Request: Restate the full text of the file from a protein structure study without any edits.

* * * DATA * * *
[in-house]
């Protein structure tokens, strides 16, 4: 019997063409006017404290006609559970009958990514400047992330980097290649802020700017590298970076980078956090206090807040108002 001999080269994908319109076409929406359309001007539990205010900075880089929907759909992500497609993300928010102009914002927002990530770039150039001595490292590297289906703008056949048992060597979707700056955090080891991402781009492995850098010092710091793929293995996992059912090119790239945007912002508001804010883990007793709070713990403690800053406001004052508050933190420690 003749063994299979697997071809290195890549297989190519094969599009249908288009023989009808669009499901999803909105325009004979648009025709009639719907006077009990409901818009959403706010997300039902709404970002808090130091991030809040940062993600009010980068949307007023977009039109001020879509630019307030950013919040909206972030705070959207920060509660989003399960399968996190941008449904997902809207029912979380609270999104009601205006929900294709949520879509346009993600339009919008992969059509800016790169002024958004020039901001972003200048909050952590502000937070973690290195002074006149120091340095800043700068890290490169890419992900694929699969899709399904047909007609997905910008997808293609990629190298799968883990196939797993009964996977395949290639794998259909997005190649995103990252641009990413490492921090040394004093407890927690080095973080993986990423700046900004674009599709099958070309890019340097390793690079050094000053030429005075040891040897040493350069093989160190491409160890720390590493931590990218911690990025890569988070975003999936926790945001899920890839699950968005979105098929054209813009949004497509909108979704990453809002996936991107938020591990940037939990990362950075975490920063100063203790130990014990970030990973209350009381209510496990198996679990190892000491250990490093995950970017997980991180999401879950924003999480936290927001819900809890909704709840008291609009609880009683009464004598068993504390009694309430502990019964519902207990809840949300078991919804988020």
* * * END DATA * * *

[in-house]
């Protein structure tokens, strides 16, 4: 019997063409006017404290006609559970009958990514400047992330980097290649802020700017590298970076980078956090206090807040108002 001999080269994908319109076409929406359309001007539990205010900075880089929907759909992500497609993300928010102009914002927002990530770039150039001595490292590297289906703008056949048992060597979707700056955090080891991402781009492995850098010092710091793929293995996992059912090119790239945007912002508001804010883990007793709070713990403690800053406001004052508050933190420690 003749063994299979697997071809290195890549297989190519094969599009249908288009023989009808669009499901999803909105325009004979648009025709009639719907006077009990409901818009959403706010997300039902709404970002808090130091991030809040940062993600009010980068949307007023977009039109001020879509630019307030950013919040909206972030705070959207920060509660989003399960399968996190941008449904997902809207029912979380609270999104009601205006929900294709949520879509346009993600339009919008992969059509800016790169002024958004020039901001972003200048909050952590502000937070973690290195002074006149120091340095800043700068890290490169890419992900694929699969899709399904047909007609997905910008997808293609990629190298799968883990196939797993009964996977395949290639794998259909997005190649995103990252641009990413490492921090040394004093407890927690080095973080993986990423700046900004674009599709099958070309890019340097390793690079050094000053030429005075040891040897040493350069093989160190491409160890720390590493931590990218911690990025890569988070975003999936926790945001899920890839699950968005979105098929054209813009949004497509909108979704990453809002996936991107938020591990940037939990990362950075975490920063100063203790130990014990970030990973209350009381209510496990198996679990190892000491250990490093995950970017997980991180999401879950924003999480936290927001819900809890909704709840008291609009609880009683009464004598068993504390009694309430502990019964519902207990809840949300078991919804988020």